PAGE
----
Once past the Confederate pickets, I believed that I could easily reach Washington, and I felt certain that a skillful spy, such as I esteemed myself now to be, could, without great difficulty, find out plenty of things which the Richmond authorities would be glad to know, and for the furnishing of which they would be glad to extend me such recognition as I desired. The military situation in Virginia, too, was more satisfactory than it was in the West, and I had a hankering to be where the Confederates were occasionally winning some victories. Since I had been in the West, I had witnessed little else than disaster, and I greatly desired to take a hand in a fight when the victory would rest with the Confederates, if only for the sake of variety. …

The war had now been in progress nearly two years, and, although the South had not been conquered, affairs were beginning to look decidedly blue for us. All our fine expectations of an easy achievement of our independence had long since vanished, and the situation every day was getting more and more desperate. The country was becoming exhausted, and had not its natural resources been enormous, our people must, ere this, have given up the contest. As it was, with a large portion of the male population in the field, and with heavy drafts being constantly made upon it to fill the ranks of the armies, the cultivation of the ground was neglected, and the necessities of life every day became scarcer and dearer. We were shut out, too, owing to the stringency of the Federal blockade, from anything like regular intercourse with Europe, and all kinds of manufactured articles, and the food we had been accustomed to import, were held at such enormous figures, that they were utterly beyond the reach of any but the most wealthy. The suffering among the poorer classes in all parts of the South was very great, and in those portions which had been devastated by the tramp of the different armies, many of the people were very nearly on the verge of starvation.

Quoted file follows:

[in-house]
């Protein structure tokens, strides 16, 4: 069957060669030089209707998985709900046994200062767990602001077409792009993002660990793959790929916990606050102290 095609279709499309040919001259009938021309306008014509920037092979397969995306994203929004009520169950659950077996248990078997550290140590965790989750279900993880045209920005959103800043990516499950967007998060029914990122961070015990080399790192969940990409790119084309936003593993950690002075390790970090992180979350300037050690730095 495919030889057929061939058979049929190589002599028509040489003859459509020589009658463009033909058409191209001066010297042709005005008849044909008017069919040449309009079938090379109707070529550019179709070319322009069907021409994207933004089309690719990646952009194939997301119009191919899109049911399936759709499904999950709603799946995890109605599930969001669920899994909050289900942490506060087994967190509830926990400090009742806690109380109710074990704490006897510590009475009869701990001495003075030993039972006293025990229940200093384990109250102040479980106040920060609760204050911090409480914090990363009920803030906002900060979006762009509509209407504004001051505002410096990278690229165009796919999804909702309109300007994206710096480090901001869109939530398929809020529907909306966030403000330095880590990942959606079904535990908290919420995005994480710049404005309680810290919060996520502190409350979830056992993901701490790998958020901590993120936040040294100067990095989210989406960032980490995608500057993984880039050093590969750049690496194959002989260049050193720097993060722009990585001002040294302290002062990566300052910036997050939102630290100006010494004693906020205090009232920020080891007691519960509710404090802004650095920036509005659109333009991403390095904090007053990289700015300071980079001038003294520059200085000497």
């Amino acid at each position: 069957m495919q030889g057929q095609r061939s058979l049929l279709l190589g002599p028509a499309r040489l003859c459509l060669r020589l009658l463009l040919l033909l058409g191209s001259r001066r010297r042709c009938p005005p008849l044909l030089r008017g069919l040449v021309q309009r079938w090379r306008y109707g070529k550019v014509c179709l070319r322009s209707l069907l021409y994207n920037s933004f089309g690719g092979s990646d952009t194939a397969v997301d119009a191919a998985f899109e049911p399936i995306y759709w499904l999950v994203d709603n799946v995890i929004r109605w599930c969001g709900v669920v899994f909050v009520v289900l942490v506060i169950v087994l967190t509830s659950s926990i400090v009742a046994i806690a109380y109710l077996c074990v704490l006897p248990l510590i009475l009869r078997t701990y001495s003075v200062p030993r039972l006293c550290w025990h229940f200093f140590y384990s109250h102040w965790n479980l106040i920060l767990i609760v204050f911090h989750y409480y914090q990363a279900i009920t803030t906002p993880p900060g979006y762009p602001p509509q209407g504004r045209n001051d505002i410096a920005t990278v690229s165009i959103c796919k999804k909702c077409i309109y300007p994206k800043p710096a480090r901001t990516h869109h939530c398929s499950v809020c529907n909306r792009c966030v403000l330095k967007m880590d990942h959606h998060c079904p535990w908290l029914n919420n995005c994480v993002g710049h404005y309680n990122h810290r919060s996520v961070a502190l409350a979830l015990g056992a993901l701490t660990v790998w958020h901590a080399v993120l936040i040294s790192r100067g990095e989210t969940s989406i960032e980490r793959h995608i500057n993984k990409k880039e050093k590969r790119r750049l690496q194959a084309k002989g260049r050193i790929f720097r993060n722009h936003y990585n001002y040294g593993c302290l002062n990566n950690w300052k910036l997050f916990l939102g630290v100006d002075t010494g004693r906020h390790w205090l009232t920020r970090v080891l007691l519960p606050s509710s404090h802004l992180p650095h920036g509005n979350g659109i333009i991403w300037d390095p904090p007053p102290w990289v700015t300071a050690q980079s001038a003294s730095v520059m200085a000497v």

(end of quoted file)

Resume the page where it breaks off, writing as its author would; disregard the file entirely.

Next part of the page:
It was fast becoming a serious question how long the contest could be prolonged, unless some signal advantage could speedily be achieved in the field by the Confederate forces. It is impossible to express in words how eagerly all classes looked for the achievement of some such advantage, and how bitter was the disappointment, as month after month wore away, and in spite of occasional victories, the people saw, day by day, the Federals drawing their lines closer and closer, and slowly but surely closing in upon them.

We were now entering upon the desperate stage of the war, when the contest was conducted almost against hope, and had the South been inhabited by a less determined race, or one less animated by a fixed resolve to fight to the very last, and until it was impossible to fight any longer, the Federal forces would have succeeded long ere they did in compelling a surrender of the Confederate armies. The men who commanded the armies, however, were not the sort to give up until they were absolutely defeated, and it was starvation, rather than the Federal arms, that at length forced the contest to the conclusion it reached, by the surrender of the armies under the command of [Robert E.] Lee and [Joseph E.] Johnston. …